The Boy and the Beast
Enchanting anime overflowing with imaginative energy and visual panache
The acclaimed director of The Girl Who Leapt Through Time and Wolf Children, Mamoru Hosoda brings his vibrant world-building skills to the big screen once more with a film almost overflowing with imaginative energy and visual panache.
After losing his parents, nine-year-old Ren inadvertently embarks upon an Alice in Wonderland-style journey into the realm of beasts – colourful anthropomorphic animals with the ability to ascend into gods. Ren is quickly drawn into the city of Jutengai’s struggle to determine a new Lord and, after being taken on as apprentice by the boorish Kumatetsu, he is gradually able to assemble a new family and find a place for himself in the world. They seldom say a word to each other that isn’t furiously hollered, but Ren and Kumatetsu’s deepening relationship is as enchanting to watch as the film’s most extravagant visual set-pieces.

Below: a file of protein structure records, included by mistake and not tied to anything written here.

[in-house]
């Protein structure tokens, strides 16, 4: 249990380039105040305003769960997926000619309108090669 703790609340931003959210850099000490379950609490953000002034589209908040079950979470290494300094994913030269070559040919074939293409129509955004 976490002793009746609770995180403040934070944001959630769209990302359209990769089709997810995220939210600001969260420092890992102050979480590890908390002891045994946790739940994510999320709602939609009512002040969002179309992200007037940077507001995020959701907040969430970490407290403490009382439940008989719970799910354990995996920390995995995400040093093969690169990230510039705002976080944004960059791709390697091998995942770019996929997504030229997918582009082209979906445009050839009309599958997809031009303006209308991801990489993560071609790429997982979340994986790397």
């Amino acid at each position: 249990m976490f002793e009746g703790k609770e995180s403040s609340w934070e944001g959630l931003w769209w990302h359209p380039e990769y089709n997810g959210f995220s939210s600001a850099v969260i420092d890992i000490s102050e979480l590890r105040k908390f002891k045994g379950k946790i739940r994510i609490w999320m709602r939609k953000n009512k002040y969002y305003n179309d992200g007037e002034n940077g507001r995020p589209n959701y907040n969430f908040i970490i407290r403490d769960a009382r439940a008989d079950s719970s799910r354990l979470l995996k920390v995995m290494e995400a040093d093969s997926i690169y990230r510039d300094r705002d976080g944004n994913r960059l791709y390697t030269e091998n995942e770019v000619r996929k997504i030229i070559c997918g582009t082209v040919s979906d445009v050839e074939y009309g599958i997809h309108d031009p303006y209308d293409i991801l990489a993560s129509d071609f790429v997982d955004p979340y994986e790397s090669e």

In its livelier moments The Boy and the Beast is bursting with intricately designed creatures and characters; in its quieter ones, it builds relationships between them that are sincerely sweet, with ruminations on family and childhood that delve deeper than the film’s fantastical surface might suggest.
The Boy and the Beast screened at Glasgow Film Festival.